Tax Exemptions and Subsidies for Athletic Facilities Face Opposition in Minnesota
In a setback for Mankato and North Mankato’s effort to extend their local sales taxes, a key legislator has stripped the regional athletic facility spending from the House version of the bill.
Rep. Steve Drazkowski, R-Mazeppa, said Tuesday his fellow Republicans wanted to stop the proliferation of sales tax-funded athletic facilities.
Cities such as Rochester, St. Cloud and Marshall have used sales taxes to build ice rinks, gyms and other athletic amenities.
Drazkowski, chair of the property tax and local government finance subcommittee, said Rochester’s use of the sales tax generated “outrage,” especially among visitors who came into the city to shop. He said cities end up “taxing neighbors to provide themselves a big athletic facility.”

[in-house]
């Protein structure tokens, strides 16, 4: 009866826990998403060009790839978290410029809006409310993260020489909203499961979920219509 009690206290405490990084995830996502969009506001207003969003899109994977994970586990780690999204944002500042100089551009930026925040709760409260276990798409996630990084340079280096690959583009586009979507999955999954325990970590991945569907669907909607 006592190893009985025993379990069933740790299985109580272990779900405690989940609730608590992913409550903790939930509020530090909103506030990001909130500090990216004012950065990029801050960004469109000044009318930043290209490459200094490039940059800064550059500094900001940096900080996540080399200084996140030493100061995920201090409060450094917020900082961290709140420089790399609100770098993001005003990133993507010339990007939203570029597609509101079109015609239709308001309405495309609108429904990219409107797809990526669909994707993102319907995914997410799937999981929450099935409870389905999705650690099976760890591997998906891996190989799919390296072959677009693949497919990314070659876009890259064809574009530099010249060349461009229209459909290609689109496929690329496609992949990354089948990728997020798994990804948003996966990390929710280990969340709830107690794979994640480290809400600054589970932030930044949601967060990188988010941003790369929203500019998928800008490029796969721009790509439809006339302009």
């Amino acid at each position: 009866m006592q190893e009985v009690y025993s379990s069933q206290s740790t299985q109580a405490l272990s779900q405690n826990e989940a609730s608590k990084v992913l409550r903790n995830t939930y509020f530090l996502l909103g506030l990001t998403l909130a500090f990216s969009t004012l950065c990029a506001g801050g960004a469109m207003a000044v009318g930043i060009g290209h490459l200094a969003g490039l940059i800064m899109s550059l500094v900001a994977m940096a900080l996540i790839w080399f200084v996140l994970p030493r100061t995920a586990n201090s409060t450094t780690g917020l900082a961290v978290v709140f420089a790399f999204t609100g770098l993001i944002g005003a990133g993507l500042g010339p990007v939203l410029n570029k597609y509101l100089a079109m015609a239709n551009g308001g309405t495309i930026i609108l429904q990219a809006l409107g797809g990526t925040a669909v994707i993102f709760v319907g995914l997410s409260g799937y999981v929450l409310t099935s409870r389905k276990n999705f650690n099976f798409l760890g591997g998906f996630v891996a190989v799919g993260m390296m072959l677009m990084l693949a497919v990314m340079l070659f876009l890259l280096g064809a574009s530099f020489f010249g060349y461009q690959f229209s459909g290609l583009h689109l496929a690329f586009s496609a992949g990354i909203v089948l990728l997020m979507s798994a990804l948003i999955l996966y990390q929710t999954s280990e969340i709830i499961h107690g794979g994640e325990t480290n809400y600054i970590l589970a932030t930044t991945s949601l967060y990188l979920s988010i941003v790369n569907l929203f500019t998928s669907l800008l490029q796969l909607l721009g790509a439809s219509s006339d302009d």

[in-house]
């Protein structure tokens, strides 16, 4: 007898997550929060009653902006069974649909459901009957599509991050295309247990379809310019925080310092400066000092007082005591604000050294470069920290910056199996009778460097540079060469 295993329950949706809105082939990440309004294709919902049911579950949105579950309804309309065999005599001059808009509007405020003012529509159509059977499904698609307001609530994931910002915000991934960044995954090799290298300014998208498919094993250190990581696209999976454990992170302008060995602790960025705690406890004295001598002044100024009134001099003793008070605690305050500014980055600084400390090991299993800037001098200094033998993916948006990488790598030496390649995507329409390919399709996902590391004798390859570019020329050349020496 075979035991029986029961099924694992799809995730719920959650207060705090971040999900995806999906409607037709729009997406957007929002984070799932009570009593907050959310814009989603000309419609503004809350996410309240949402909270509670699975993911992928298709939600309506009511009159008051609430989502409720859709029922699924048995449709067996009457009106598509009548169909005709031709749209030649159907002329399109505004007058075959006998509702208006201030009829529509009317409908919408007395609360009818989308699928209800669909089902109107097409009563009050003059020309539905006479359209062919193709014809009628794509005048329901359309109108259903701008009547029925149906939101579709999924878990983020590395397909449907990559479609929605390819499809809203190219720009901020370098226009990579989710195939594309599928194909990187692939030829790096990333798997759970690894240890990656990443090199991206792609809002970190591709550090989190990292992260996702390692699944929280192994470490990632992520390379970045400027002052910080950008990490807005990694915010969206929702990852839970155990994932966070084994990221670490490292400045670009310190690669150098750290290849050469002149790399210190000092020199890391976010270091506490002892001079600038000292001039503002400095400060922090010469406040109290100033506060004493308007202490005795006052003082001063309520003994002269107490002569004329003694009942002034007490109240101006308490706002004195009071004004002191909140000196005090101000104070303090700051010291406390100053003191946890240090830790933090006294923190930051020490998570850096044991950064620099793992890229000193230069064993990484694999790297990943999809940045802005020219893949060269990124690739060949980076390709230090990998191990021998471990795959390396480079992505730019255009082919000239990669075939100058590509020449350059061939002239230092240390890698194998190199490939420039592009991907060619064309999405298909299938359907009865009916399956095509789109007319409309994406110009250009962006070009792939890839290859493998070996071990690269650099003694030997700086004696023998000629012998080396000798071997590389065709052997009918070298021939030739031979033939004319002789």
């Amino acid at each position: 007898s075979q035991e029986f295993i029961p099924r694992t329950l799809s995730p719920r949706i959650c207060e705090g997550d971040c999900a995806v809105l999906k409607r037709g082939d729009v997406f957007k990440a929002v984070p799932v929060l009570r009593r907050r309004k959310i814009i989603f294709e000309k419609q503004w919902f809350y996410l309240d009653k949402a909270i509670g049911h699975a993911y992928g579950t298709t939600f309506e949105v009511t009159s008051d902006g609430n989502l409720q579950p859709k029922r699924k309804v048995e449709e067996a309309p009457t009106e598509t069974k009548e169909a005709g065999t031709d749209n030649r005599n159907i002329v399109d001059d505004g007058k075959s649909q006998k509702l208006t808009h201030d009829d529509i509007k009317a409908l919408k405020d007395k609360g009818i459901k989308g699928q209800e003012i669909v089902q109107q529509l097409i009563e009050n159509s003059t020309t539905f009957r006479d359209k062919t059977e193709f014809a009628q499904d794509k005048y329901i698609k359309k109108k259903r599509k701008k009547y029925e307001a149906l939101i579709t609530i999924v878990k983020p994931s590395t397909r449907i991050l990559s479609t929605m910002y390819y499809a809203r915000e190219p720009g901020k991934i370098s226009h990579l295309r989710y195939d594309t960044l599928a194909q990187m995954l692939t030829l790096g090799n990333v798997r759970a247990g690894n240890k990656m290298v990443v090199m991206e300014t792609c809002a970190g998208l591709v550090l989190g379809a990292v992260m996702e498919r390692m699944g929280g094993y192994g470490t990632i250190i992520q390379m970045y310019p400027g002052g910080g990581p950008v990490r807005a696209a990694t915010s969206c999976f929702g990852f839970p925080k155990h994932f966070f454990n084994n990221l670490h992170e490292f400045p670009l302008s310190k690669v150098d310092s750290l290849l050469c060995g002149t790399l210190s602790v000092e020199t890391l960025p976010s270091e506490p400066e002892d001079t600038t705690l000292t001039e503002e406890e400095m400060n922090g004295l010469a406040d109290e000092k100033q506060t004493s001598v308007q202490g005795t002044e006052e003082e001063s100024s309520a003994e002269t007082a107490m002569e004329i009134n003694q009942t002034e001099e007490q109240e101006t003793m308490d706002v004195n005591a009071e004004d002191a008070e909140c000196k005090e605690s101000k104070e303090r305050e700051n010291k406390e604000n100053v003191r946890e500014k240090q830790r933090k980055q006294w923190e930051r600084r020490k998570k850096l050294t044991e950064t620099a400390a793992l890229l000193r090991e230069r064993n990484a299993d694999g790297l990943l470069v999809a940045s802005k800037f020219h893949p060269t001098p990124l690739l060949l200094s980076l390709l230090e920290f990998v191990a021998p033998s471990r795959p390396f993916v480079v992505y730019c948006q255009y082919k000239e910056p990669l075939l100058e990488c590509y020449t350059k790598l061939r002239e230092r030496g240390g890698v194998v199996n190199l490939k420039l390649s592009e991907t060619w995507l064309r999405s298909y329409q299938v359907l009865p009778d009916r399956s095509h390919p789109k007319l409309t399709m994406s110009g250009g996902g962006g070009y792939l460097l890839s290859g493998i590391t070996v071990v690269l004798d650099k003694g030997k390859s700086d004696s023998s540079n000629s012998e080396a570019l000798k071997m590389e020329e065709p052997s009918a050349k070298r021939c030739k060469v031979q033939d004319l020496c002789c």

Dr. Bill McGuire, who owns the Minnesota United FC, said the group is seeking a property tax exemption and a sales tax break on construction materials for the new stadium near the MinneapolisFarmers Market. The new stadium would host about 20 professional games a year.
The ownership group would pay $30 million to buy the land, a $100 million franchise fee and $120 million to build the new, open-air stadium.
Despite the tax exemptions — which could amount to $3 million in the case of the sales taxes — McGuire characterized the deal as having “no public subsidy whatsoever.” The amount of deferred property taxes had not been estimated.
“No public subsidy whatsoever” may be technically true, but a property tax exemption and a sales tax break on construction materials would qualify as an implicit subsidy.